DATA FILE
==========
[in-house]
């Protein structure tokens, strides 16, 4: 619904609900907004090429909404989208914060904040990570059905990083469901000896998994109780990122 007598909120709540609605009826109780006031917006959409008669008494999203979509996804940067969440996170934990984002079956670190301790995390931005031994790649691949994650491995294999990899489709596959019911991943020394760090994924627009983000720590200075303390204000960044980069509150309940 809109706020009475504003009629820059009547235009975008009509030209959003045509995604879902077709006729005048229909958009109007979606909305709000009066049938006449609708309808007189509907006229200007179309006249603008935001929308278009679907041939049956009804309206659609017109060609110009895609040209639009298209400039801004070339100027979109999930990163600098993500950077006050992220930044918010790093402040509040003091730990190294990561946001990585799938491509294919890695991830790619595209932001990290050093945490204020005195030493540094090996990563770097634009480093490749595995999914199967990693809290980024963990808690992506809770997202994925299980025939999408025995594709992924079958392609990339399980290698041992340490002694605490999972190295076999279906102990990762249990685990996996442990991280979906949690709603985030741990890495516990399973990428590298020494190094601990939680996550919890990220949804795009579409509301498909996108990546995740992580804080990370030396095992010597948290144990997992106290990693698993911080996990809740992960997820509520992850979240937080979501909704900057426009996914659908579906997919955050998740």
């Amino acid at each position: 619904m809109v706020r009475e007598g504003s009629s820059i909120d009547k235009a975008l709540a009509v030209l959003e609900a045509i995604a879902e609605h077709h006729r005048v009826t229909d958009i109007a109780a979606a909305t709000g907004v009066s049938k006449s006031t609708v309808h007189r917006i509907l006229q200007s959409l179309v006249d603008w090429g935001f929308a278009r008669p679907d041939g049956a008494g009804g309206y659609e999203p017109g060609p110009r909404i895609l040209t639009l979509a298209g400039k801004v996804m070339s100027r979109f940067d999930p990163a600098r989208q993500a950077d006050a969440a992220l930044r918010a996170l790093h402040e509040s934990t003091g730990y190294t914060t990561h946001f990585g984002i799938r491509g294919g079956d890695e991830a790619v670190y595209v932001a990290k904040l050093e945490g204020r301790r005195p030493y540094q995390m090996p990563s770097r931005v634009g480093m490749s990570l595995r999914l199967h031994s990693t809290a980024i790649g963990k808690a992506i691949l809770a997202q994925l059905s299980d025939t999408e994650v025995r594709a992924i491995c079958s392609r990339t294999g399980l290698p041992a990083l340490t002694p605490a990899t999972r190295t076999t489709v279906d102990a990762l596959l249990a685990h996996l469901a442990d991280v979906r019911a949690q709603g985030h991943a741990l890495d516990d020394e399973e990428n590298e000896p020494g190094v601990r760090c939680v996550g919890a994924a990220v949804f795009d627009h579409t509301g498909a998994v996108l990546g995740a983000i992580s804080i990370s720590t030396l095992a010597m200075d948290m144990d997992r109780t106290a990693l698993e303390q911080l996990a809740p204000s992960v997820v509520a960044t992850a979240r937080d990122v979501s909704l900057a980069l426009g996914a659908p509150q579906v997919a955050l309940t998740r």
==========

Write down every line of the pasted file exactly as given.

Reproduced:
[in-house]
């Protein structure tokens, strides 16, 4: 619904609900907004090429909404989208914060904040990570059905990083469901000896998994109780990122 007598909120709540609605009826109780006031917006959409008669008494999203979509996804940067969440996170934990984002079956670190301790995390931005031994790649691949994650491995294999990899489709596959019911991943020394760090994924627009983000720590200075303390204000960044980069509150309940 809109706020009475504003009629820059009547235009975008009509030209959003045509995604879902077709006729005048229909958009109007979606909305709000009066049938006449609708309808007189509907006229200007179309006249603008935001929308278009679907041939049956009804309206659609017109060609110009895609040209639009298209400039801004070339100027979109999930990163600098993500950077006050992220930044918010790093402040509040003091730990190294990561946001990585799938491509294919890695991830790619595209932001990290050093945490204020005195030493540094090996990563770097634009480093490749595995999914199967990693809290980024963990808690992506809770997202994925299980025939999408025995594709992924079958392609990339399980290698041992340490002694605490999972190295076999279906102990990762249990685990996996442990991280979906949690709603985030741990890495516990399973990428590298020494190094601990939680996550919890990220949804795009579409509301498909996108990546995740992580804080990370030396095992010597948290144990997992106290990693698993911080996990809740992960997820509520992850979240937080979501909704900057426009996914659908579906997919955050998740």
């Amino acid at each position: 619904m809109v706020r009475e007598g504003s009629s820059i909120d009547k235009a975008l709540a009509v030209l959003e609900a045509i995604a879902e609605h077709h006729r005048v009826t229909d958009i109007a109780a979606a909305t709000g907004v009066s049938k006449s006031t609708v309808h007189r917006i509907l006229q200007s959409l179309v006249d603008w090429g935001f929308a278009r008669p679907d041939g049956a008494g009804g309206y659609e999203p017109g060609p110009r909404i895609l040209t639009l979509a298209g400039k801004v996804m070339s100027r979109f940067d999930p990163a600098r989208q993500a950077d006050a969440a992220l930044r918010a996170l790093h402040e509040s934990t003091g730990y190294t914060t990561h946001f990585g984002i799938r491509g294919g079956d890695e991830a790619v670190y595209v932001a990290k904040l050093e945490g204020r301790r005195p030493y540094q995390m090996p990563s770097r931005v634009g480093m490749s990570l595995r999914l199967h031994s990693t809290a980024i790649g963990k808690a992506i691949l809770a997202q994925l059905s299980d025939t999408e994650v025995r594709a992924i491995c079958s392609r990339t294999g399980l290698p041992a990083l340490t002694p605490a990899t999972r190295t076999t489709v279906d102990a990762l596959l249990a685990h996996l469901a442990d991280v979906r019911a949690q709603g985030h991943a741990l890495d516990d020394e399973e990428n590298e000896p020494g190094v601990r760090c939680v996550g919890a994924a990220v949804f795009d627009h579409t509301g498909a998994v996108l990546g995740a983000i992580s804080i990370s720590t030396l095992a010597m200075d948290m144990d997992r109780t106290a990693l698993e303390q911080l996990a809740p204000s992960v997820v509520a960044t992850a979240r937080d990122v979501s909704l900057a980069l426009g996914a659908p509150q579906v997919a955050l309940t998740r």